Bucatini pasta with Portobello Mushrooms, Aubergine and Martini
No, I haven’t gone completely crazy yet. But I admit I’m on a quest to use up all the alcohol that we have at home, mostly left over from parties. Generally speaking, I love my pasta best with wine.

This recipe uses Martini (Rossi).

What you need:

Bucatini pasta (I was cooking for two, so I used a big handful, about 100-120gms)

– 100 ml Martini & Rossi (you could substitute with Vermouth….or better yet, WHITE WINE)

– Half a cup of portobello mushrooms, sliced finely

– Half a cup of chopped aubergine (egg plants, brinjal, baingan, etc..)

– 2 tablespoons of good quality unsalted butter

– 2 spring onions, chopped (a better substitute would be red onions)

– 8 cloves of garlic, smashed (try using a side of your kitchen knife)

– 1 teaspoon of whole black peppercorns

– 200 ml of fresh cream

– Half a teaspoon of dried oregano

– Half a teaspoon of dried basil

– 150-180 gms of mozarella (try not using the “rubbery” type), chopped into “melt-able” cubes

– Half a teaspoon of chilli flakes (depends on how hot you like it…)

– 1 teaspoon of sugar

– Salt to taste

– 1 tablespoon of extra virgin olive oil

– Freshly chopped parsley

Directions:

Boil three cups of water and a measely teaspoon of salt in a deep bottomed pan. Add the pasta when the water boils. Cook for 11-15 minutes.

– Before straining the pasta, keep aside a cup of the starchy water it boils in, to be used in the sauce later.

– Strain the pasta and run cold water through it.

Melt the butter in a pan, add the onions, garlic and peppercorn and saute till the onions turn translucent.

– Add the mushrooms and aubergine. Cover and cook on low heat till the veggies soften.

– Pour in the alcohol and add sugar. Stir well. Cover and cook for another minute before adding the rest of the ingredients (except salt, olive oil and parsley) slowly.

– Cook on low heat till the chesse has melted completely and the cream starts to bubble up slightly.

– Do a taste check and add salt accordingly.

– Pour in the water, saved from the cooking pasta. and stir well.

– Cook for another five minutes.

– Combine the pasta and sauce well. Sprinkle olive oil and chopped parsely. Mix well.

– Eat.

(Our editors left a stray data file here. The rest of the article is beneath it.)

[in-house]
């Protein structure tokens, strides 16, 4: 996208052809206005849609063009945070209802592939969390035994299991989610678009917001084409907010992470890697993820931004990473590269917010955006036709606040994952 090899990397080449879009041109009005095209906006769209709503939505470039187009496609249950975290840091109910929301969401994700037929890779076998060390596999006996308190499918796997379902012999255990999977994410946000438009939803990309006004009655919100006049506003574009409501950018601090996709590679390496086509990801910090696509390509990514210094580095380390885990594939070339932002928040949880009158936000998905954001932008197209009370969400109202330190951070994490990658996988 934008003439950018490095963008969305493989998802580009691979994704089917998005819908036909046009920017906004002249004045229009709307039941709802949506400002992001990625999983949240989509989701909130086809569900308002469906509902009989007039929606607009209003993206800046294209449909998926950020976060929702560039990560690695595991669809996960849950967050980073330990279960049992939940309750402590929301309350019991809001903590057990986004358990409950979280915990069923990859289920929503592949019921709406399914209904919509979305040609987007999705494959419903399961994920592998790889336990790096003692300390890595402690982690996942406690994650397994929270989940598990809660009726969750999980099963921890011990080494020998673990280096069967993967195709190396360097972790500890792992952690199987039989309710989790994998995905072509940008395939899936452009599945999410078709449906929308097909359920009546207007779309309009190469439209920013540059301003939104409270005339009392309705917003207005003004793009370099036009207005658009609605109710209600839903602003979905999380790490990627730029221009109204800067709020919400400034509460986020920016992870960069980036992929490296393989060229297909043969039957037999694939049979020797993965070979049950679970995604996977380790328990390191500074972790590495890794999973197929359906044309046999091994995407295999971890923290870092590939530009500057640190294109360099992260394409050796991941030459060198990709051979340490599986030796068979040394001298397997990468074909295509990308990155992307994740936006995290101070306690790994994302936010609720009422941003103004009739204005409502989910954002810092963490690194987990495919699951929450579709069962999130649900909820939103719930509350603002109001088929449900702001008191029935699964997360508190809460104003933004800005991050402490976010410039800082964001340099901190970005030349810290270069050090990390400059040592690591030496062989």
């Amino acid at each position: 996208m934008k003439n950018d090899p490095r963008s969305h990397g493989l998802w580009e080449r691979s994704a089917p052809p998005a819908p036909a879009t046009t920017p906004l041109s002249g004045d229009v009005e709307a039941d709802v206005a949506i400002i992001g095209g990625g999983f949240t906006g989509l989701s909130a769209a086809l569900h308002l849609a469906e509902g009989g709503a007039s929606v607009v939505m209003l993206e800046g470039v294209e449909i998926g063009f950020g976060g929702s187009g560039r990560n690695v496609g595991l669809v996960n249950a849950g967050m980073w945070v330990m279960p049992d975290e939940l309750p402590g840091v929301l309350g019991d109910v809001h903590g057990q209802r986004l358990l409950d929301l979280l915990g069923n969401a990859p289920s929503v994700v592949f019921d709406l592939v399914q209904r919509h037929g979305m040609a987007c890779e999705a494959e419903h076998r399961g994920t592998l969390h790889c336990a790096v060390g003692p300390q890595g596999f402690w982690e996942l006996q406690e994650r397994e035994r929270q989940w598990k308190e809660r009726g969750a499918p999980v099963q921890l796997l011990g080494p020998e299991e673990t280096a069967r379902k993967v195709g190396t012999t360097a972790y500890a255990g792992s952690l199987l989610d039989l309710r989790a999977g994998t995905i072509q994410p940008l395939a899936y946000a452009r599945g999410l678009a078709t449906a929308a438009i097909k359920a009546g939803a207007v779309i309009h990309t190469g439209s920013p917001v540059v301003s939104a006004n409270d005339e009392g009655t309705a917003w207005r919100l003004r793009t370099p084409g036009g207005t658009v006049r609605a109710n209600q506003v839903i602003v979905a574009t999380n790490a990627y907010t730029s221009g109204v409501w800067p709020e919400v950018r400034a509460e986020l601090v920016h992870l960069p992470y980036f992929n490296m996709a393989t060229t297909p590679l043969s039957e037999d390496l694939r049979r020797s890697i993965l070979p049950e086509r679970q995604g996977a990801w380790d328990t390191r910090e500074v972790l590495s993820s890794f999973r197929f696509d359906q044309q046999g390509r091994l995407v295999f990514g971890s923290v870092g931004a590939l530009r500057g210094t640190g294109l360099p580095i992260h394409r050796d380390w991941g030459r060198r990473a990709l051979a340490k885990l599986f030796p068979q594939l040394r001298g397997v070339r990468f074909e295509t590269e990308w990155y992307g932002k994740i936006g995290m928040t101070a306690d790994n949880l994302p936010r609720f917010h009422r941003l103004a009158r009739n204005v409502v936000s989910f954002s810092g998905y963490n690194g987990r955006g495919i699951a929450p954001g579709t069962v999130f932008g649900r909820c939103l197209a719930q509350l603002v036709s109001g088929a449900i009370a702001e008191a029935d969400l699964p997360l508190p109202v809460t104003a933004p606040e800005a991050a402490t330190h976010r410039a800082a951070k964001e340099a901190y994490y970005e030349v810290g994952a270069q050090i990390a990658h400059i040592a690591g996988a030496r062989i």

A Missing Birthday and Boozy Mutton

I’ve been the worst blogger. Seriously.

My blog’s birthday has gone by (in February) and I’ve simply done nothing about it!

Last year, I had resolved to make a chocolate cheesecake to celebrate Fat-free Brainwaves’ birthday…but its been up and down so much the last few weeks that I missed it altogether. Bad, bad girl.

For the last three days I’ve been gathering all the snaps e-mailed to me from Port Blair (above) and snaps from my own collection (below) for a little project….The Boyfriend Project, I call it!

Anyway, the positive thing is I have been photographing a few of the nicer stuff that I’ve cooked till now over the last couple of weeks, and a White rum-Rosemary mutton’s on top of the list.

Mutton Stew with White Rum and Rosemary

This is essentially a stew, slightly watery but not much boozy, though it calls for a considerable amount of white rum, the rum evaporates as the stew cooks.

The granulated sugar makes this stew more sweet than salty, but I prefer it that way.

Another special touch to this stew would be if you roast the garlic before sauteing them.

Feel free to experiment!

What You Need:

– 800gms of mutton

– 80mls White Rum (My Captain Morgan was almost empty so I used Bacardi…any good brand will do)

– 2 sprigs of rosemary

– 6 big cloves of garlic, chopped

– 2 tablespoons of olive oil (not necessarily extra-virgin)

– 1 tablespoon of whole black peppercorns

– Half a teaspoon of chilli flakes (this depends on how hot you like your food)

– 2 spring onions, chopped

– 1 heaped teaspoon of granulated sugar

– Salt to taste

– Freshly chopped curled parsley leaves, to garnish

Instructions:

Heat the oil in a pan and saute the chopped onions, sprigs of rosemary and garlic for about a minute on high heat, till the onions acquire a typical translucent color.

– Reduce the heat. Add the peppercorns and the pieces of mutton and chilli flakes and saute for another minute, coating all the pieces with the rosemary-garlic scented oil.

– Pour in the rum. Add sugar and two cups of water.

– Stir well, cover and cook on minimum heat for about 45 minutes.

– Uncover. Do a quick taste check and add salt accordingly. Cover and cook for another ten-fifteen minutes. At this point you need to be happy with the amount of water remaning in the pan. Some like their stews to be more watery than others. So add some more water if you want the stew to be more fluid. Or not.

– Conduct another quick taste check. Adjust amounts of salt and sugar accordingly. Take the meat off the heat. Garnish with chopped parsley and serve with steamed white rice!

Enjoy…and yeah, I’m not forgetting the cheesecake this time!